I’m still making my way through Paleo Comfort Foods: Homestyle Cooking in a Gluten-Free Kitchen (Victory Belt Publishing, 2011), Julie Sullivan Mayfield and Charles Mayfield’s new cookbook.
The Sweet Potato Casserole
This weekend I made their Sweet Potato Casserole (p. 200). I love sweet potatoes and yams. As I child I never liked sweet potatoes (mistakenly called yams). The only way I’d ever had them (once) was with marshmallows and brown sugar, which I didn’t like. For years, I avoided them. Then one summer when I was at a macrobiotic conference in Brookline, MA, volunteering in the kitchen, they served baked red garnet “yams”. I was amazed at how delicious and naturally sweet they tasted. From that point on, I was hooked. I baked them several at a time and I still do that more than 20 years later.
Btw: What you see labeled yams, as in red garnet and jewel yams, in supermarkets, they’re actually sweet potatoes. The creamy beige fleshed sweet potatoes, they’re sweet potatoes too. The name yam was applied years ago and it stuck although, botanically speaking, it is incorrect.
So, I’ve been a fan of sweet potatoes for more than 20 years. I bake them whole in their jackets, usually in a toaster oven at 400˚F, until they are squishy soft, which is usually about an hour for the size I select (no larger around than the diameter of one of my hands formed into a circle by touching my thumb and index finger, any larger around and I find they’re often tough and mealy textured). I frequently mash them with a squeeze of lime juice (as in Mashed Sweet Potatoes with Lime from my Garden of Eating cookbook) or with freshly squeezed ginger juice or cinnamon, then top them with a dab of butter, coconut oil, or some chopped toasted nuts.
What I like about Julie & Charles’ recipe, besides the fact that it’s easy to assemble, is the rich flavor and fluffy consistency created by the addition of coconut milk, eggs, vanilla, olive oil or butter (coconut oil or avocado oil would also work), cinnamon, nutmeg, lemon zest (orange zest would also work), sea salt, pepper, topped off with my favorite variety of chopped nuts, pecans. Their recipe doesn’t contain any added sweetener although I found it satisfyingly sweet.
I followed their recipe except that I baked the “yams” whole rather than cutting them into cubes and boiling them. I find their natural starches caramelize better when baked and it’s less work. I frequently start a pan of sweet potatoes baking in the toaster oven first thing in the morning or before sitting down to lunch or dinner, making them ready for later and the next day, and the day after that. (I offer more tips like this in my Garden of Eating Cookbook.)
I will definitely make this recipe again, probably by Halloween and maybe for Thanksgiving, unless I make my infamous Squash Pudding Pie to take to a T-day potluck with friends. It’s not that I don’t have other sweet potato recipes, I do! It’s that I love changing things around. This recipe is a keeper! In fact, it would also be great with a sweet winter squash, a Kabocha, butternut, or several sweet dumplings, if they’re nice and ripe and sweet.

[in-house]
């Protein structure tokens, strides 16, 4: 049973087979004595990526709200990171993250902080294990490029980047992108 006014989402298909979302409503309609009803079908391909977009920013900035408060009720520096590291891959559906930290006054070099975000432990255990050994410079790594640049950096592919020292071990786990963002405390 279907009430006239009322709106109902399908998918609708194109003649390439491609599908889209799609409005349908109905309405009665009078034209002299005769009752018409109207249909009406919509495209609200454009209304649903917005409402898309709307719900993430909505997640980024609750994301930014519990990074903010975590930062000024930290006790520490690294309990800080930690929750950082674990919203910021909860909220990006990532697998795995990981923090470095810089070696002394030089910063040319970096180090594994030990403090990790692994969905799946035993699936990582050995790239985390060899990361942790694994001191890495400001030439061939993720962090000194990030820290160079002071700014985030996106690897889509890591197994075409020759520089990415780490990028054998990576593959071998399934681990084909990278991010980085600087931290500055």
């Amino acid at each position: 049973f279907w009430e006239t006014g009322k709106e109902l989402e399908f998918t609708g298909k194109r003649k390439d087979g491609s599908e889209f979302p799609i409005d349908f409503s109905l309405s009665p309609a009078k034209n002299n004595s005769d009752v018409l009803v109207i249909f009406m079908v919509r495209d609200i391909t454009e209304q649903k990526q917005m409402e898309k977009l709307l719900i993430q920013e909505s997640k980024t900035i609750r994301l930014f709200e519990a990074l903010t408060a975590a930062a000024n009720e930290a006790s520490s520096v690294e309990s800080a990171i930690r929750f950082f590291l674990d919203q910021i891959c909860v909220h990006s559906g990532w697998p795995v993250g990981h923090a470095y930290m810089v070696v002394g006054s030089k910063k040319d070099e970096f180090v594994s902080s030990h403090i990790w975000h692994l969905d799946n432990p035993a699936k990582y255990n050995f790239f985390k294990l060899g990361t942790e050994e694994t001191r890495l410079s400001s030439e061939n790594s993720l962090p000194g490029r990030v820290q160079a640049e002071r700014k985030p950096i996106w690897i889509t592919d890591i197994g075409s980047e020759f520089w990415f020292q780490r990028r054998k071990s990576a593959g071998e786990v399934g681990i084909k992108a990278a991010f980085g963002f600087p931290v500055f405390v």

Smokin’ Good Pork Spare Ribs
Yesterday I cooked their Smokin’ Good Pork Spare Ribs made with their Easy Dry Rub (p. 119). I seasoned the ribs on Sunday and let them sit in the fridge overnight, then started them cooking shortly after breakfast. I slow cooked them in a covered roasting pan in a 250˚F oven for almost 3 1/2 hours.
The recipe calls for using a grill or smoker. I had neither so I used a slow oven. I cooked them covered the whole time although you could cook them on a rack over a pan with a second pan below that filled with water to generate steam. I might try that next time. I left enough ribs in the fridge for a few days and frozen the rest for future meals.
They came out great. In the photo on the right I’ve removed the bones and sliced the meat for ease of serving with baby greens and coleslaw. I served them the day before with Sweet Potato Casserole and Coleslaw.
I still want to make their Braised (beef) Short Ribs, among other things. I’ll let you know as I make more recipes. I won’t post all of the recipes though, just a few. You really need to buy the book.
Sweet Potato Casserole
Prep: 20 minutes* Cooking: 1 hour (for sweet potatoes) + 20 to 30 minutes (for casserole)
Yield: about 6 to 8 servings
This weekend I made their Sweet Potato Casserole (p. 200). I love sweet potatoes and yams. Btw: What you see labeled yams, as in red garnet and jewel yams, in supermarkets, they’re actually sweet potatoes. The creamy beige fleshed sweet potatoes, they’re sweet potatoes too. The name yam was applied years ago and it stuck, but it’s not, botanically speaking, correct. Okay, slight digression. Back to the recipe.
* Reviewers note: Paleo Comfort Foods does not contain prep time, cooking time, and yield, that was my addition because I’m used to providing that for my cooking students and readers. If the sweet potatoes or “yams” you buy and cook don’t taste very sweet, you could add a tablespoon or two of honey or maple syrup or 1/4 teaspoon of plain or vanilla flavored liquid stevia to the mix.
2 pounds (900 grams) sweet potatoes: red garnet, jewel, beauregard, or white sweet potatoes
1/4 cup (60 ml) unsweetened canned coconut milk (not the watered down kind sold in an aseptic carton)
2 large eggs, lightly beaten
1 teaspoon vanilla extract
1 tablespoon olive oil or butter (avocado or coconut oil would also work)
2 teaspoons cinnamon
1 teaspoon nutmeg
1 teaspoon lemon zest (or sub orange zest)
sea salt and pepper, to taste (I used 1/2 teaspoon finely ground sea salt and 1/4 teaspoon ground white pepper)
1/2 cup (50 grams) chopped pecans
Coconut, avocado, or olive oil or clarified butter or ghee to coat baking pan